We went to Dragon*Con last weekend for a couple of reasons. We were there in support of Jamie and Adam, who performed a Behind The Myths show and also hosted a panel, we were there to shoot videos with a few local makers (amazing stuff that'll be up on the site in the next month), and we were also there to cap off the Volpin Project that's been going on for most of this year. In my spare time, I got to shoot some photos. OK, a lot of photos. But going into Dragon*Con--a bastion of incredible cosplay--I really didn't have any idea of what to expect of the shooting conditions. This was going to be a very different event from Comic-Con and WonderCon, the two conventions I've been to this year to shoot cosplay photos.
As with Comic-Con, I wanted to use the opportunity to test some new gear and experiment with some new techniques. As someone still getting used to photography, these types of shows require constant juggling between making the trip a learning experience and getting quality output to share with you guys. And coming out of Dragon*Con, I definitely did not feel as confident about my photos as I did leaving Comic-Con. Today, let's walk through the challenges faced shooting at this very unique convention, and what I did to try and overcome them.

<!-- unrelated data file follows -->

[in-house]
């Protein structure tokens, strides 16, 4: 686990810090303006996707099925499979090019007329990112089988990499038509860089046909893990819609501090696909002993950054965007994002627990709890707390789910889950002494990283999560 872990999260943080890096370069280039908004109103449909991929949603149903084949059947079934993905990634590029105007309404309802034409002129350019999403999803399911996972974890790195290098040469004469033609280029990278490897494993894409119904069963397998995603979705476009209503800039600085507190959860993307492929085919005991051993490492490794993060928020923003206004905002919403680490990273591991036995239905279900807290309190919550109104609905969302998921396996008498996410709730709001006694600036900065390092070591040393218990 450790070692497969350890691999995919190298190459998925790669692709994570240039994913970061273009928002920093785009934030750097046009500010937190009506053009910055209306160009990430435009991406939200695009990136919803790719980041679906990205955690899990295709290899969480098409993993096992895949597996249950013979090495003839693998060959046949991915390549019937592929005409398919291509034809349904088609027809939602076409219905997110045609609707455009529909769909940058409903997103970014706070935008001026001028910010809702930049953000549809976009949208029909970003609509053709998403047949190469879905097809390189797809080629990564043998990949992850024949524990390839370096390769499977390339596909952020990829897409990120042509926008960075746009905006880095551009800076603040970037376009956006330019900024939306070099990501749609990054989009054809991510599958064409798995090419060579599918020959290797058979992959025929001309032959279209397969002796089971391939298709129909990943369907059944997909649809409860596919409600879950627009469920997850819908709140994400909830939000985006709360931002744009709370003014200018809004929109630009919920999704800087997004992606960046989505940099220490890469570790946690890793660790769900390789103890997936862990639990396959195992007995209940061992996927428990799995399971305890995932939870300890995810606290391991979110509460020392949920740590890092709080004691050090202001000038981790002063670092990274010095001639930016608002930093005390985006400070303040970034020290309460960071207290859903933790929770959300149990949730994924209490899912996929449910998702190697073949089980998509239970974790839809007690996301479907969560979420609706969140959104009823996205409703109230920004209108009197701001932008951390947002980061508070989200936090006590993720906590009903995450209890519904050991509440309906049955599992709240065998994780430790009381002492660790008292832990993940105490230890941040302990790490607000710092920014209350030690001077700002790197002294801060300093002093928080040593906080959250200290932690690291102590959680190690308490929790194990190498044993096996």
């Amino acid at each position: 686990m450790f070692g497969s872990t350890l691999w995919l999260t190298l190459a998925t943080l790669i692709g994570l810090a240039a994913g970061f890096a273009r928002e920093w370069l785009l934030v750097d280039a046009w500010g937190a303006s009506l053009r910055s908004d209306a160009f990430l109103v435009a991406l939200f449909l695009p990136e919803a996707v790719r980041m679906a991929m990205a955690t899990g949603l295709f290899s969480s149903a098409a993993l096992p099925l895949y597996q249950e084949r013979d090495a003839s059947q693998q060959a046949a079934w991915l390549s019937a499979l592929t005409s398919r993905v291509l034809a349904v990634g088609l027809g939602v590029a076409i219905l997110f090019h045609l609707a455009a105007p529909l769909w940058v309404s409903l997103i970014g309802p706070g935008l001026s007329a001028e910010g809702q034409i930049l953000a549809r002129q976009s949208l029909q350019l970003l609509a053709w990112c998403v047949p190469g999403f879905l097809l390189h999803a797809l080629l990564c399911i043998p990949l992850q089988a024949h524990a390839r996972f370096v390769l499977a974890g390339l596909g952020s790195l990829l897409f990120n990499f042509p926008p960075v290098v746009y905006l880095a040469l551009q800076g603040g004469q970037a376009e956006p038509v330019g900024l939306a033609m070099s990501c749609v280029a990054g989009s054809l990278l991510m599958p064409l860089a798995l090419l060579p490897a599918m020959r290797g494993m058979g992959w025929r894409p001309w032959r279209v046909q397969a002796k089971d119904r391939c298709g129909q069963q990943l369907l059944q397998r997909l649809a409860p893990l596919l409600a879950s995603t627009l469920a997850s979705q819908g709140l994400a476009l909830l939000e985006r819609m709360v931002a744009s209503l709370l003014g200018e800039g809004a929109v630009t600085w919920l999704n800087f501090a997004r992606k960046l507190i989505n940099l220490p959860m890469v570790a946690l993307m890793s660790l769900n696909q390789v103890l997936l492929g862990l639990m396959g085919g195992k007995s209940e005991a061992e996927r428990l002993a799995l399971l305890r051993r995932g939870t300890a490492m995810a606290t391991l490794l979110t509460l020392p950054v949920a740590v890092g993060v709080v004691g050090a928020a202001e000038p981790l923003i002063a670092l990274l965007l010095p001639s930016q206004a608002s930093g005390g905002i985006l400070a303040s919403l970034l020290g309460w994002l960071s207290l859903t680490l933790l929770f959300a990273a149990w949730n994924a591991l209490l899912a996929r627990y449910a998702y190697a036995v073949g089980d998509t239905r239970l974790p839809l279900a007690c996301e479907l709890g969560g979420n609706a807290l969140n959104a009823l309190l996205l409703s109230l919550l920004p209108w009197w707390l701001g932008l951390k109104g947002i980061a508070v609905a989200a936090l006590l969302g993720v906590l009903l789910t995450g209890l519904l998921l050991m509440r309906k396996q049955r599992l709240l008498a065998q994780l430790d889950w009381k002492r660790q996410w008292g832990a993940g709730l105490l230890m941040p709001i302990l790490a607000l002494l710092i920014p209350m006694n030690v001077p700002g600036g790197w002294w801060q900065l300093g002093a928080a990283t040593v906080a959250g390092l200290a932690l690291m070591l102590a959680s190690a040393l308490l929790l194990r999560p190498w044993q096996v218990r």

We'll start with the gear that I brought to Dragon*Con and my loadouts for walking through the convention. Once again, Adam was extremely generous in loaning me his camera gear to take to the show. If you recall from earlier this summer, I walked through Comic-Con with two DSLRs strapped around my shoulder--a Canon 5D Mark III as my primary camera alternating between 50mm and 35mm lenses, and a Canon 6D with a 17-40 wide-angle zoom lens. I had also walked San Diego lugging around the Six Million Dollar Home camera bag for the spare lens, batteries, and memory cards.
For Dragon*Con, I wanted to slim down my loadout by not carrying a camera bag at all, meaning no option to switch lenses in the middle of the day. Based on your suggestions, I bought two camera straps: a BlackRapid Classic RS-4 (which I wrote about here) for when I only wanted to carry one camera, and a BlackRapid Double DR-1 harness for carrying both cameras at once. Wearing the Double harness was much more comfortable than strapping two cameras around my neck and shoulder--I didn't feel fatigued at all after a full day of walking around with two cameras. My only complaint with the Double is that it's a hassle to take off and strap back on for when you need to sit down for a moment, for example during lunch. Otherwise, it gets my recommendation.
Zoom lenses were left at home this time around. For the 5D, I chose to carry just the 50mm f/1.2 prime for portrait shots, and put a 24mm f/1.4 on the 6D to take care of group shot and full-body poses. These were very nice lenses borrowed from Adam, but you definitely don't need lenses with f/1.4 for these kinds of portraits. I never shot wider than f/2.5, because getting focus right was more important opening the sensor to more light. The wider you shoot, the more shallow the depth-of-field, and the more difficult it is to keep the focus plane on your subject's eyes. Between the two cameras, I also packed four batteries, two SD cards, a compact flash card (since the 5D can take two memory cards, I used CF for JPEGs and SD for RAW), and... a flash.